It’s supposed to be different, but my dad is more of the “You have to finish your school” type. He’s also an accountant, so it felt compulsory to go to school. He didn’t know I was recording music until like my second year in university. And they were like, “This music thing; you really like it. Let us support you.” So they started paying for my sessions, and from there, things changed.

You have a vibrant energy. How did you create such an infectious song in “Have Fun.”

I won’t lie to you, “Have Fun” was a one-take freestyle. I was at my happiest moment when I recorded that song. The way “Have Fun” happened, I reunited with one of my guys from secondary school. I had not seen him in like six years, and I just see this guy again, and he’s the happiest person I’ve ever met. I was like, “Wow, there’s still somebody like this, somebody with this contagious vibe.” I was like, “Yo, let’s take it to the studio.”

I went to Rage’s studio in Ajah, the producer of the record, and he played this mad beat, and the first thing that came to my mind was: “I just want to have fun.” One-take freestyle, just the way I did “MJ.”

How do you handle people’s expectations of you as a breakout star?

I do not always want to listen to popular opinions of people. I just do music. I know what I want. I know where I’m headed. I won’t say I have a direction, but I’m sure when they hear my next music, they will relate.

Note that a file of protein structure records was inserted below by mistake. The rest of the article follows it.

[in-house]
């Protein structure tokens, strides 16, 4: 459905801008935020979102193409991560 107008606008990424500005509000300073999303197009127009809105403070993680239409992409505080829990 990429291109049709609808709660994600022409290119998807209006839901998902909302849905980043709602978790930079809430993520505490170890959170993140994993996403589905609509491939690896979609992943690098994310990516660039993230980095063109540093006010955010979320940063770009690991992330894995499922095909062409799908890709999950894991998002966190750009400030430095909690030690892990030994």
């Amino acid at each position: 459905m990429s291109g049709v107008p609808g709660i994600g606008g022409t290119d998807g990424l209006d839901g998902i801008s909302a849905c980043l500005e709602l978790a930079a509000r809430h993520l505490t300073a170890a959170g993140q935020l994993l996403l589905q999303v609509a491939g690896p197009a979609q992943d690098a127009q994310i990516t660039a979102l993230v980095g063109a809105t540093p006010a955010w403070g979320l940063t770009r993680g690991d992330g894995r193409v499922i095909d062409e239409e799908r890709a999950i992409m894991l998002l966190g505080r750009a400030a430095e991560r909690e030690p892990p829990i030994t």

The pressure is there ‘cause there are a lot of breakout artists. Some other artists will still break out this year, so I don’t necessarily listen to, “Oh, these people are dropping music today, what are we gonna drop?” Nah, man, that’s the beginning of the problem. Just maintain your energy, drop your music. I’m not under pressure at all. I’m just working towards my project, and once I’m done with the project, I move.

How’s the transition been from living your regular life to realizing you’re actually a star?

Every other time I go out and I see people like, “Yo, Bad Boy Timz! What’s up?” it’s still like a dream to me ‘cause I know there are a billion people that still don’t know me. If this can be happening now, it’s possible for me to be the biggest artist in the world; it’s possible for me to sell out the biggest stadiums in the world.

Whenever I get such reactions from people, it’s still amazing to me, and I know that from time to time, I’d start getting used to it. Every person in the industry is always like, “Why’re you always acting like a normal guy? You’re too free with people.” But these are the same people that will listen to the music, so it’s all love. I’ll never get used to it. I will still always want to greet them like my guy, like I’ve known them before.

Does the hedonism your music portrays urge you to act in certain ways?

I’m just Timz. I’m just this young boy from the streets of Lagos that’s just trying to carve a niche for himself. I have no particular person I want to be like. I’m not trying to live anybody’s life. I’ve started seeing people wear caps the way I wear my caps every other day and that blows my mind. If people love my music enough to do the things I do, then I just have to keep being myself.

What can we expect from Bad Boy Timz in 2021?

In 2021, Bad Boy Timz will be dropping his album titled Birth of a New King, ‘cause he’s the new wave, he’s the new sound. I’m going to be blowing a lot of minds ‘cause I’m not going to be doing something you have heard from me already. I’m going to be doing something different and special.

Photos by Twizei.

InterviewBad Boy TimzNigeriaAfrobeats

Enjoyed this? Download the Audiomack app for more exclusive content and music discovery!